The Delphi technique was initially developed so that experts in a particular field would be able to come to a consensus. Over the years the use has been distorted so that now it is being used to pit members of one group against members of another group. This is done by the meeting facilitator who asks all members of the group what their position on the issue at hand is. They find other group members that agree with their position, and manipulate them to turn against the members of the group that do not agree with them. This is an unethical way to get the group to agree to whatever the predetermined outcome was!

This technique is being used in special education to pit IEP team members against parents and any other people that take the parents side.

Below are 5 ways to overcome the Delphi technique for your child’s benefit:

1. Recognize when the technique is being used, and expose it! Take copies of information on the Delphi technique to any school meeting especially an IEP meeting if you suspect that this technique is being used! Exposure is one way to overcome this unethical technique!

2. Always be charming-never at any point become angry! No matter how many personal attacks come or what the facilitator says stay calm! Why? Because if the facilitator or coordinator can get you angry then they look like the victim. By staying calm despite personal attacks will make you look like the victim, and not the coordinator. Other group members may them take your side because it looks like you are being verbally attacked!

3. Stay focused on the issue and your position on the issue. Use my favorite advocacy technique-repeat, repeat, repeat! If the facilitator tries and puts you on the defensive and change the subject keep repeating what your opinion or question is over and over until the facilitator actually answers the question.

4. If the coordinator begins a long dragged out dissertation on the issue listen calmly. They are trying to distract you and get you angry. When the person is finished bring up your opinion or the question again! Stay focused on the particular issue at hand and do not be distracted.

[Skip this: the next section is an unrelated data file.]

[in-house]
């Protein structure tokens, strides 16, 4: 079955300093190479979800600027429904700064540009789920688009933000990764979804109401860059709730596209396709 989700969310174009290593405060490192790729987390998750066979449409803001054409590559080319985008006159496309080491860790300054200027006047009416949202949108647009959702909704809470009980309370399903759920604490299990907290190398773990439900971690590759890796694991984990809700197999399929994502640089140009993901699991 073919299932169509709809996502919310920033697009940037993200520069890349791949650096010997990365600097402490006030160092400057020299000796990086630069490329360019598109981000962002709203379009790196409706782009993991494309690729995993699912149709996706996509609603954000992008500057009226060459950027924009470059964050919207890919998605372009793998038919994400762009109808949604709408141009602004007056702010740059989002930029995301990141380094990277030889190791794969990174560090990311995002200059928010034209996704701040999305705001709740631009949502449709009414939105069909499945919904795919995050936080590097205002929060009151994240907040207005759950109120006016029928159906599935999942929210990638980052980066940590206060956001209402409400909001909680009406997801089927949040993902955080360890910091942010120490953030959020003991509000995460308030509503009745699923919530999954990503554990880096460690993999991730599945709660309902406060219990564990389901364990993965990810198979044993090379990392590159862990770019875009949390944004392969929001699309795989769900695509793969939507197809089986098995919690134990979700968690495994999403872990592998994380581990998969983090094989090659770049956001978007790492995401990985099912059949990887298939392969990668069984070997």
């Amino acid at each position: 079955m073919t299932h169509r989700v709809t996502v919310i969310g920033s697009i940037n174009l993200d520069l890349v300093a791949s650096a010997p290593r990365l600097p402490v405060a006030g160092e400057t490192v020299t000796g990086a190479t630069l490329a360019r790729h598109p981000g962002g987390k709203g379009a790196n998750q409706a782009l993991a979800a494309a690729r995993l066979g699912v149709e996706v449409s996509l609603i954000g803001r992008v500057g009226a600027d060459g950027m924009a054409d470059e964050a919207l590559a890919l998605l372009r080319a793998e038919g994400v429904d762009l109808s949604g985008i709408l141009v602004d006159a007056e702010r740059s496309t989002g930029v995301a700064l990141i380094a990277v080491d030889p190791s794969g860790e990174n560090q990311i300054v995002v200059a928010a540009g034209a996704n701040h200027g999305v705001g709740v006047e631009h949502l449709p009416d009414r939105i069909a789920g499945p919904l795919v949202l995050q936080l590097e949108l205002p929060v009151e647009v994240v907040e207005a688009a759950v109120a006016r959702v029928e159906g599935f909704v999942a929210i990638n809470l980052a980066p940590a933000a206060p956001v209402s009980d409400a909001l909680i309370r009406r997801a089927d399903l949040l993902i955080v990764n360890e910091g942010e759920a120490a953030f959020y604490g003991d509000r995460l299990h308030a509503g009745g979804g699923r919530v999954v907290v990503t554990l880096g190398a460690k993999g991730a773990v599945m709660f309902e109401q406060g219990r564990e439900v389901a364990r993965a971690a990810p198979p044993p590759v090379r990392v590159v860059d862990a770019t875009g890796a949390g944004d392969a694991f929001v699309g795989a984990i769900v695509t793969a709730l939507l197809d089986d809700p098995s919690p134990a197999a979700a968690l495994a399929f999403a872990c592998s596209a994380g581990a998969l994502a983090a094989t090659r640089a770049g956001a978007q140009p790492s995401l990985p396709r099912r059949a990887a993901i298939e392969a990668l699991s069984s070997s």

5. It is important to note that if this technique is being used in a larger meeting, say a school board meeting, it will look a little different. If the people that disagree with the meeting coordinator remain calm and keep bringing the subject back to the issue at hand; the person may ask for a break. Stay away from people that agree with you, and do a little spying on the coordinator and their group of people. This tactic will prevent them from sending in spies to your group, so that they can find out what your next step is!

I think the hardest part of overcoming this technique is to not become upset when you are personally attacked in a meeting-IEP or other type of meeting. I have been called names and told that I am stupid for caring and defending children with disabilities rights, to an appropriate education. My feeling is that if they are attacking me they have nothing to counter what I am saying, and I do not let it bother me.

The Delphi technique must be found, exposed and overcome for the good of all children with disabilities!



Source by JoAnn Collins

Tips for Setting Up a Special Education Classroom

When dealing with special needs children, setting up the classroom may be one of the most important things you can do to make your year successful. Many special needs children regardless of their diagnosis have similar things they find difficult. Below are many ideas to help the teacher arrange and get the classroom ready for the year to begin.

1. Make a visual schedule for students to follow each day.

2. Put tennis balls on the bottom of the chairs to decrease the sound in the room.

3. Be very aware of sensory issues. If a child is overwhelmed by sensory stimuli in the classroom this is going to distract them making it impossible for them to concentrate.

4. Prompt students when they get off task. Sometimes this may be just walking over to the student and putting a hand on their back.

5. Use things like visual supports however make sure the visual supports aren’t so cluttered the child becomes overwhelmed by it.

6. Teach organization. This can be a notebook with all their information in one place.

7. Have open communication with parents so they can follow through and there is a consistent way of doing things.

8. Model appropriate behaviors.

9. Many children have problems with memory, help make flashcards so they can find what they are looking for and help them study.

10. Seek out and understand success as much as possible.